Tags: El-Erian | Greece | Spain | Italy

Pimco’s El-Erian: Greece’s Survival Depends on Italy and Spain

Friday, 31 Aug 2012 01:12 PM

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Greece is working to push through required economic reforms in exchange for bailout assistance, though the country may want to look to the larger Italy and Spain as a weather vane, said Mohamed El-Erian, CEO of Pimco, manager of the world’s largest bond fund.

Greece has accepted a sovereign bailout and even renegotiated lending terms with private creditors, and today, the country is working on enacting austerity measures in compliance with the European Central Bank, the European Commission and the International Monetary Fund, often referred to as the Troika.

Greece continues to struggle with too much debt, too little growth and a lack of confidence in the country’s political parties to overhaul the economy and get it moving again.

Editor's Note: You Deserve to Know What Obama and Bernanke Are Hiding From Americans

The country should keep working with policymakers, but also keep an eye on the larger Spain and Italy.

“[I]t is not all about internal challenges. Greece’s continued membership of the eurozone depends also on the evolution of the situation in Italy and Spain — two countries that will have an important impact on what the Greek reset looks like and when it would occur,” El-Erian wrote in a CNBC guest blog.

“If the situation in Italy and Spain were to deteriorate further, Greece would get even less sympathy from the Troika; and certainly less money.”

Yields of Spanish and Italian government debt auctions have soared in recent months, in Spain especially, namely on fears that the countries will seek a sovereign bailout.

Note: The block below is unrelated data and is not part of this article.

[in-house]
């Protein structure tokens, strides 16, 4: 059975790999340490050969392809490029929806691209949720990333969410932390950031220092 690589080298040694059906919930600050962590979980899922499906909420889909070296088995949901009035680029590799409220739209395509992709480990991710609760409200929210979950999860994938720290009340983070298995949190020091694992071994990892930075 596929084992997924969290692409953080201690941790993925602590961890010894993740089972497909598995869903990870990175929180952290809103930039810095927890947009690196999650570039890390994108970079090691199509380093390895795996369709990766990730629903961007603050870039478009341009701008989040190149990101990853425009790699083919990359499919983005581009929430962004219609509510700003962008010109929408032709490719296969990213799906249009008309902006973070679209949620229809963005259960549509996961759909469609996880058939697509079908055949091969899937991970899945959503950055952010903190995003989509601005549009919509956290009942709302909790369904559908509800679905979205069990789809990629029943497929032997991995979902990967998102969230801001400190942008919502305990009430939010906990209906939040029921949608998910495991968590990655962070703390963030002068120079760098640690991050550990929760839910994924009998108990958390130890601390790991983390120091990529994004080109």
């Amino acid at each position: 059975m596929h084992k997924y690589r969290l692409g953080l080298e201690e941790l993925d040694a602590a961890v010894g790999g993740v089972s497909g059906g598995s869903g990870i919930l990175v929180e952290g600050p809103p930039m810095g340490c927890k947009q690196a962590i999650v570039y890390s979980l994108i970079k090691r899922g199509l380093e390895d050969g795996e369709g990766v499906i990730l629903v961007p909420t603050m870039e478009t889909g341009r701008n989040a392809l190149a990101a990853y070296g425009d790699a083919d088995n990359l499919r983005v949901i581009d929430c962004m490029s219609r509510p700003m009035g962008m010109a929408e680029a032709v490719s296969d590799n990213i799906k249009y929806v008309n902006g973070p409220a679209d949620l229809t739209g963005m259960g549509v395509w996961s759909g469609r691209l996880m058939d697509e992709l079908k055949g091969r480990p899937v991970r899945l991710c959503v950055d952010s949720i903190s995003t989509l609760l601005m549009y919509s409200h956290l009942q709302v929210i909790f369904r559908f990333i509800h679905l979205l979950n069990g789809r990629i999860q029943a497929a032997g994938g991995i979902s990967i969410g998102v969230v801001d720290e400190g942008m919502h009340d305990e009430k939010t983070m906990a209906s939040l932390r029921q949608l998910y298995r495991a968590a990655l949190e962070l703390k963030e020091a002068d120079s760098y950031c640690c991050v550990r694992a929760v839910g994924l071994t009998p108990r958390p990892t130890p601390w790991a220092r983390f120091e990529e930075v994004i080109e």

Spain recently secured roughly $125 billion in rescue funding to recapitalize its banks and prop up regional governments, though the country is widely expected to seek a lifeline for the country itself.

That could involve a European decision to use all its resource to keep Spain and Italy in and push Greece out of the currency zone, as even though the country may have restructured debt with private creditors, official default remains a possibility, he noted.

“Greece’s future thus depends on the outcome of both domestic events and developments in Italy and Spain. Greek officials should certainly hope that collective European action will succeed in stabilizing these other two countries’ economies. But they should also realize that too great a success could, ironically, map into a higher probability of a ‘Grexit,’” El-Erian wrote.

“It could well be that continued muddle through for the eurozone as a whole, rather than full resolution or fragmentation, is what would deliver the most official support for Greece. This may be attractive for the current Greek government. It certainly won’t be for the rest of the eurozone.”

Inspectors are due to arrive in Greece to gauge the country’s progress in pushing through austerity measures to pay down debts and narrow deficits.

Should Troika officials determine the country is making progress, it will disburse the country $39.4 billion in payment from rescue facilities.

The International Monetary Fund has said it has faith Greece is making progress.

“The IMF is supporting Greece, has been supporting Greece and continues to support Greece in its efforts to overcome the economic crisis,” IMF spokesman Gerry Rice said in a regularly scheduled news briefing, according to the AFP newswire.

“And that’s again precisely what the mission will be discussing with the Greek authorities.”

Editor's Note: You Deserve to Know What Obama and Bernanke Are Hiding From Americans

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